From the Desk of Rachel Melat-Robnett , Catchlight Foreman:
Our homes are our sanctuaries: We carefully arrange our wedding photos among candle holders, miniatures and remembrances. We angle photographs of children, friends, and family just so on mantels and side tables. We fold hand-knitted afghan blankets over the backs of sofas, only to pull them over ourselves while reading, drinking tea, or watching a movie. We lean against our kitchen counters while sipping coffee, casting our sleepy gaze through laboriously chosen window dressings, across a collection of teapots or sugar bowls, or over a carefully labeled spice rack. These are the small things that make our homes ours; our havens, our refuges.
The consideration of sanctuary is one of my constant meditations while working in someone’s home. Painting, especially interior painting, can feel invasive, even more so than other trades. Painters regularly must move those beloved photographs, temporarily pack up those special collections, and protect those cherished effects. I feel it is our duty as painters to consider and respect even the smallest article. What on the surface may appear minuscule or inconsequential could be a reminder of something very dear: an antique key atop a door frame, a bracelet dangled from a window lock.
When wrapping up a project, I have often found myself pouring over a grainy photograph taken on my cell phone of a book shelf or a sofa table, trying to recreate the arrangement of these articles exactly as they were. Of course, nothing can be perfect; a homeowner will undoubtedly turn a picture frame a little more to the right or the left, or push a vase further back into a corner, but it is important that the painter was thoughtful.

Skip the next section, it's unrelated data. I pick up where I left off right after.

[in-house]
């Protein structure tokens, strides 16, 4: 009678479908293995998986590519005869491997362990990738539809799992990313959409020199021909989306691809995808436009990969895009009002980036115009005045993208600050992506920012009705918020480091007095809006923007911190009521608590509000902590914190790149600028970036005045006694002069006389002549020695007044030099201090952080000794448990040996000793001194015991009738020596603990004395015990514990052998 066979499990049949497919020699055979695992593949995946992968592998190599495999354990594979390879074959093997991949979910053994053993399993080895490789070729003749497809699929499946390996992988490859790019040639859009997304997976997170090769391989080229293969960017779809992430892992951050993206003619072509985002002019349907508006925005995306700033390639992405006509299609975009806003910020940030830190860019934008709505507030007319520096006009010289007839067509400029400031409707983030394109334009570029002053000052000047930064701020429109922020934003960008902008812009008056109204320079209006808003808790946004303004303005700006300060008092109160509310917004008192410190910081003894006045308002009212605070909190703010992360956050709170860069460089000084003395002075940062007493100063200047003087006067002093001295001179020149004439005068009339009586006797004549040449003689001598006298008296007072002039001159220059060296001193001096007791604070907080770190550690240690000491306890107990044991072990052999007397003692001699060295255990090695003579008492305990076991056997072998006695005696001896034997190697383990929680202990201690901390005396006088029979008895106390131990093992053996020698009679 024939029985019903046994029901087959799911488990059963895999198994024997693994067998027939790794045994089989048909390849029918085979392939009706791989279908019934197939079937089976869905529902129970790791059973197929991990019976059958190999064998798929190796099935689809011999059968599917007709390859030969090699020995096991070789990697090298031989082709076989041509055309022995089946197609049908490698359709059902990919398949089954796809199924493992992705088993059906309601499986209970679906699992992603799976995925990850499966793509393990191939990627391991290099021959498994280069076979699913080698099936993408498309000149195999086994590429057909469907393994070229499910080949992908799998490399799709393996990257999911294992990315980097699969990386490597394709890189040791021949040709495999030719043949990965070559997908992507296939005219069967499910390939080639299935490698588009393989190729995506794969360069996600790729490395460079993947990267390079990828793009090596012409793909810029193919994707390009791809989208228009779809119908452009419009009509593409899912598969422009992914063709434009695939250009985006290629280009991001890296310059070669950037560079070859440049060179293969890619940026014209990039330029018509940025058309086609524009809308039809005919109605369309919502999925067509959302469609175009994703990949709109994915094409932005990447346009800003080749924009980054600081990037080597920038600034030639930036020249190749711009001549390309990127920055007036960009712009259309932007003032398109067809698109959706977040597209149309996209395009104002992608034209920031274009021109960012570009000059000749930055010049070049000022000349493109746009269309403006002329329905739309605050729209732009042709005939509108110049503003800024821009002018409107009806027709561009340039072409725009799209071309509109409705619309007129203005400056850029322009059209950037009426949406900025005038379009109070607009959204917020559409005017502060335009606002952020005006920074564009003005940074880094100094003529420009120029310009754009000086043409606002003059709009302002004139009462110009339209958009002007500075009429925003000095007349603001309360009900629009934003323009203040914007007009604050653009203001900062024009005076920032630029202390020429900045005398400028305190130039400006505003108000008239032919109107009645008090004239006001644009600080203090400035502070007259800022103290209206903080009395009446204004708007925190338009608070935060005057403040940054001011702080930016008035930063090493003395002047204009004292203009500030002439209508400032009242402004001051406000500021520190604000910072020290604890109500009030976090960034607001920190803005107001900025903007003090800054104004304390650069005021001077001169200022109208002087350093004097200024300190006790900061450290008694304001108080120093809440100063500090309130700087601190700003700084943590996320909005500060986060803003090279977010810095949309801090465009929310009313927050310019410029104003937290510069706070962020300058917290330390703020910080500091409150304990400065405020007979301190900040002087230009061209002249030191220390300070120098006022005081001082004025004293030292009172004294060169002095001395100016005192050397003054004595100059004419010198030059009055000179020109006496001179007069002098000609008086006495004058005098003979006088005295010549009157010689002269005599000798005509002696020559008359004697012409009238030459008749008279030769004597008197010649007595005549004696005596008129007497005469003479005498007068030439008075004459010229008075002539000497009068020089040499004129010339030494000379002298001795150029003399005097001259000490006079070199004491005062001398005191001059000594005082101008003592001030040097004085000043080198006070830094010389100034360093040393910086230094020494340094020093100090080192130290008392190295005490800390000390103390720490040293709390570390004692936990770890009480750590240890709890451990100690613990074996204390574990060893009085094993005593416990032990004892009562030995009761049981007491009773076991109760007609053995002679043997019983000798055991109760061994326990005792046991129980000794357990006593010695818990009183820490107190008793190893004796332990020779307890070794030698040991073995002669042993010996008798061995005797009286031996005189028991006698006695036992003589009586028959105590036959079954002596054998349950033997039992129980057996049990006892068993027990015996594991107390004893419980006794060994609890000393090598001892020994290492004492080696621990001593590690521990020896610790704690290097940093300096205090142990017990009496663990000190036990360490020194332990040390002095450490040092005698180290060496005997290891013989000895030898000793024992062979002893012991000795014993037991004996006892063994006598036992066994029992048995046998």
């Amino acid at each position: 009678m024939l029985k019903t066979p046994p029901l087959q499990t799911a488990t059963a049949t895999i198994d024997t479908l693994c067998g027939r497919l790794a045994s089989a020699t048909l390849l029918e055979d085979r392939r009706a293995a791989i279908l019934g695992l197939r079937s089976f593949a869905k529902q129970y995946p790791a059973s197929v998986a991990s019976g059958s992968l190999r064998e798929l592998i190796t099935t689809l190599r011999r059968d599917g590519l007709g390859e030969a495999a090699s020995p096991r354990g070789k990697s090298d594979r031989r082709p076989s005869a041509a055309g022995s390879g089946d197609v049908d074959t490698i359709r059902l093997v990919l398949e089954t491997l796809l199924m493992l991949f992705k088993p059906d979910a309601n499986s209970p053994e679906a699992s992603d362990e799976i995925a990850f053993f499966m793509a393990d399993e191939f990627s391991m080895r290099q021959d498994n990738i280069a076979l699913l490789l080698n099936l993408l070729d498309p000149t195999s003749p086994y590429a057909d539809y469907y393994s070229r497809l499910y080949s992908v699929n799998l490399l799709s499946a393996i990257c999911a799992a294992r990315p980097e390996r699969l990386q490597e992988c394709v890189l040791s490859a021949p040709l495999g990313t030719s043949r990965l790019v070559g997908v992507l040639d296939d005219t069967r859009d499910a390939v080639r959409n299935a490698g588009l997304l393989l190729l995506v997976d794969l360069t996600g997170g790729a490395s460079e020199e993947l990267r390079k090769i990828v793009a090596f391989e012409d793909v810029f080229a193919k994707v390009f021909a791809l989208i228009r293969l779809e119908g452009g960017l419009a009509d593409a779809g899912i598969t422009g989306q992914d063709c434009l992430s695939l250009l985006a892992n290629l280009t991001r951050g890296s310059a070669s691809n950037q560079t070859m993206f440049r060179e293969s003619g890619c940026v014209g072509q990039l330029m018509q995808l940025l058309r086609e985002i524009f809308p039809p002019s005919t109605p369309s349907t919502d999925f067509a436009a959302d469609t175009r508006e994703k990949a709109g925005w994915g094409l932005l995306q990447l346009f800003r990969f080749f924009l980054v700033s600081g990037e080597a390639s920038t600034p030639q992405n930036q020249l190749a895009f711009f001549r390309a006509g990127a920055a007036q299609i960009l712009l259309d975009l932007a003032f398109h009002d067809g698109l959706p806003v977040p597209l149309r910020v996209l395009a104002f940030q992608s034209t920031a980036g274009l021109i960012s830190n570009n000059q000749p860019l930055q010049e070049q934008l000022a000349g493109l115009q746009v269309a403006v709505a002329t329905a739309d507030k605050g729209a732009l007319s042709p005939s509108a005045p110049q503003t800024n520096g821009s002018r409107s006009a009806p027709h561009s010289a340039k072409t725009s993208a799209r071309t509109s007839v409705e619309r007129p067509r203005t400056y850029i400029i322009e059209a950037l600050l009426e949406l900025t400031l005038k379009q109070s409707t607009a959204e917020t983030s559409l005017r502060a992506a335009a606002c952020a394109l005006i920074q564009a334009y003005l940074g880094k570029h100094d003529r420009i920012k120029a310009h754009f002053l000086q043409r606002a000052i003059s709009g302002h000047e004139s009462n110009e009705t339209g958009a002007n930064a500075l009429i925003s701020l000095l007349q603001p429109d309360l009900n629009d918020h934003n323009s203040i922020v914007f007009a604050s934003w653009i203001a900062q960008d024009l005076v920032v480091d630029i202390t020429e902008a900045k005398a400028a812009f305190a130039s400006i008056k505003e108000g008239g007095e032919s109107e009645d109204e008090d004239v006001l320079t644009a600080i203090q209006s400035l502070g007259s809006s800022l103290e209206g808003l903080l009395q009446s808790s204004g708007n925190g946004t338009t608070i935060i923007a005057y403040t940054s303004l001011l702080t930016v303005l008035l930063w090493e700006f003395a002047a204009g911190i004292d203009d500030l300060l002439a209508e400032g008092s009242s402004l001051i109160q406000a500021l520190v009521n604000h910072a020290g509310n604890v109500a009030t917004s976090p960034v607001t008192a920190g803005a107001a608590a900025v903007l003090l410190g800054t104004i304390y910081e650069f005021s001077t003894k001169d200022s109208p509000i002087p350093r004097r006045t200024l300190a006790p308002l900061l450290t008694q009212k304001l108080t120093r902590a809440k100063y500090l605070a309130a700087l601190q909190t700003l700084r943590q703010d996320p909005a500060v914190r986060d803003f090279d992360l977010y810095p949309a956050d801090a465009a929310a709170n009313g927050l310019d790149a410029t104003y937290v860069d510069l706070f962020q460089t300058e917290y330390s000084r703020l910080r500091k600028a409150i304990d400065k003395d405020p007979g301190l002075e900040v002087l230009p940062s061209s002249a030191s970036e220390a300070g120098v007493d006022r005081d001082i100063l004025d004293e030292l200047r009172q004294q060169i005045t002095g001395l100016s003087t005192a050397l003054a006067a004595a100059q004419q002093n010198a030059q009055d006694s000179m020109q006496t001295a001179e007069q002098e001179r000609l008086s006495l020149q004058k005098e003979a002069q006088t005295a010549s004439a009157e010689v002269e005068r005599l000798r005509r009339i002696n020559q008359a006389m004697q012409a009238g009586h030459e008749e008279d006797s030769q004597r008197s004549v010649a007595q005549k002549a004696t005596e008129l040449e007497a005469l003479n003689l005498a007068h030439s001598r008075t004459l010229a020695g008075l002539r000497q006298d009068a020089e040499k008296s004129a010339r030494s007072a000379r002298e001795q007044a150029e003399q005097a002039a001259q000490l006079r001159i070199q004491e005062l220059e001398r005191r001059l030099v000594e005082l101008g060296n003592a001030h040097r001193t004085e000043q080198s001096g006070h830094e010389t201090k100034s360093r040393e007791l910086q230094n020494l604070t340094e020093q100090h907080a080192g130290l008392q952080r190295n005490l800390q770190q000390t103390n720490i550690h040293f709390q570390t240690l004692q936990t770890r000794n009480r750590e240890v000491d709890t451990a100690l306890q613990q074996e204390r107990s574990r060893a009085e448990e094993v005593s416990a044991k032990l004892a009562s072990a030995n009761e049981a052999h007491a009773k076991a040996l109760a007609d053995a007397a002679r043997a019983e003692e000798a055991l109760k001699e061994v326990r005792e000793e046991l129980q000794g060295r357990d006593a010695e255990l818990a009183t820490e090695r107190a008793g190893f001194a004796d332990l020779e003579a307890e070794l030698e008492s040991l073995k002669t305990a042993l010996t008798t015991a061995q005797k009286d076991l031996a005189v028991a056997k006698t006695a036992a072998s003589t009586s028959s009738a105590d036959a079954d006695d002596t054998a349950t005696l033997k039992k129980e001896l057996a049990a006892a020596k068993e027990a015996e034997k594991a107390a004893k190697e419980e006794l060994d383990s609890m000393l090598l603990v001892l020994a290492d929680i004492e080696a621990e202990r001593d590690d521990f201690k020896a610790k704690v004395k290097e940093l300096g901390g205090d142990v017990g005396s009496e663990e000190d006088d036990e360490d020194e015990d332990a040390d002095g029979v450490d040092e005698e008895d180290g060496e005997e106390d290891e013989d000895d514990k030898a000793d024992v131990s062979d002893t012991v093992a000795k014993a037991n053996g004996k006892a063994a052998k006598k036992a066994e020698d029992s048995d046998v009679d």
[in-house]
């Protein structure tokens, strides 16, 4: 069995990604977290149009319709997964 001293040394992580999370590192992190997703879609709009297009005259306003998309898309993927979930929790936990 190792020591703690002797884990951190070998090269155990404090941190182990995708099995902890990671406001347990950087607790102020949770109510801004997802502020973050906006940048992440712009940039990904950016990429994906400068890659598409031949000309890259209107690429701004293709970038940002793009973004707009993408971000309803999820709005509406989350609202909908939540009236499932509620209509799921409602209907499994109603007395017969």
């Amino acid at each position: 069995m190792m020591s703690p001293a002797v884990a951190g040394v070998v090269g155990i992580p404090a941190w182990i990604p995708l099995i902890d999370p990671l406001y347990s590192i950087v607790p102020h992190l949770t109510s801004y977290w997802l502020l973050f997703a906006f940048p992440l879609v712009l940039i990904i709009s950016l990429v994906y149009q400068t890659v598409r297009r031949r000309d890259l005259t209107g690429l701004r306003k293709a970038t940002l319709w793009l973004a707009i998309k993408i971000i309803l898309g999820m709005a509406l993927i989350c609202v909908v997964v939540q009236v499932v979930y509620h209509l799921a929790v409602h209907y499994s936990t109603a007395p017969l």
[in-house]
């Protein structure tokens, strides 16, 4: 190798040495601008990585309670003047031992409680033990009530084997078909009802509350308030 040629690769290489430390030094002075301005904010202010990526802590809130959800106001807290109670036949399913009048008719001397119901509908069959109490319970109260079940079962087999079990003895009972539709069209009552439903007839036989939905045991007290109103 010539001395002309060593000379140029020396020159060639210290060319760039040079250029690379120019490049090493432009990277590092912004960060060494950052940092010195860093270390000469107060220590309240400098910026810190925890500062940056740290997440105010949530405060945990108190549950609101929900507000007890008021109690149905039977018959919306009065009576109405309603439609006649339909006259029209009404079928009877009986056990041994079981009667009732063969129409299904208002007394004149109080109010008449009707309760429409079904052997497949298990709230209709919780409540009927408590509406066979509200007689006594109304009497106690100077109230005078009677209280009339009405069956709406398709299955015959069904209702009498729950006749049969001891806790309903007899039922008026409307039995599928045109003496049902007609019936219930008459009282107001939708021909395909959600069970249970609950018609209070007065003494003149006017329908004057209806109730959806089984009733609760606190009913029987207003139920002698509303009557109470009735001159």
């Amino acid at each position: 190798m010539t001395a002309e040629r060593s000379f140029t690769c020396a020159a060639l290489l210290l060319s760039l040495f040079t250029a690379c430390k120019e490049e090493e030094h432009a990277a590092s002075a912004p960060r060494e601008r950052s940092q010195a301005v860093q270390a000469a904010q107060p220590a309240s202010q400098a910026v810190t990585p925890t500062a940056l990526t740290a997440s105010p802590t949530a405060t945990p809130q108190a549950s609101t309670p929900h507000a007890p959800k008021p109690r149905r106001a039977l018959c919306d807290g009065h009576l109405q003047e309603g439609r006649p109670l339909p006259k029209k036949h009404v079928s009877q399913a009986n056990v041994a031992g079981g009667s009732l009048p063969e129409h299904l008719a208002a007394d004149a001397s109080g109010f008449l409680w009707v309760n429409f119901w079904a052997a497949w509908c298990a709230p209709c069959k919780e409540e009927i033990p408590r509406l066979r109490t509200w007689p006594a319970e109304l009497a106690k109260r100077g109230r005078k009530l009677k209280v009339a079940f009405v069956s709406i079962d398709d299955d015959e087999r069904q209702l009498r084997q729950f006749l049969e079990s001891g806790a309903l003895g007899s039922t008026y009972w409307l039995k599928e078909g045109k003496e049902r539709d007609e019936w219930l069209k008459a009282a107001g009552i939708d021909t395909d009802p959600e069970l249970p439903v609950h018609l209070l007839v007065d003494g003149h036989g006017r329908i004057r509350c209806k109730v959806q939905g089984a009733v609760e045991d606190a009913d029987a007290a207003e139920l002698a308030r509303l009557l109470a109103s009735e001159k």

I would hope all painters consider this level of thoughtfulness while working on a project in someone’s home. We may patch every hole, caulk every seam, sand every nub, and even paint a flawless finish, but nothing is more delightful or comforting for a client than to walk into a freshly painted room which feels clean, beautiful, and new, yet still their own. Attention to detail and this level of respect for another’s sanctuary elevate us from just residential house painters to true professionals in our trade.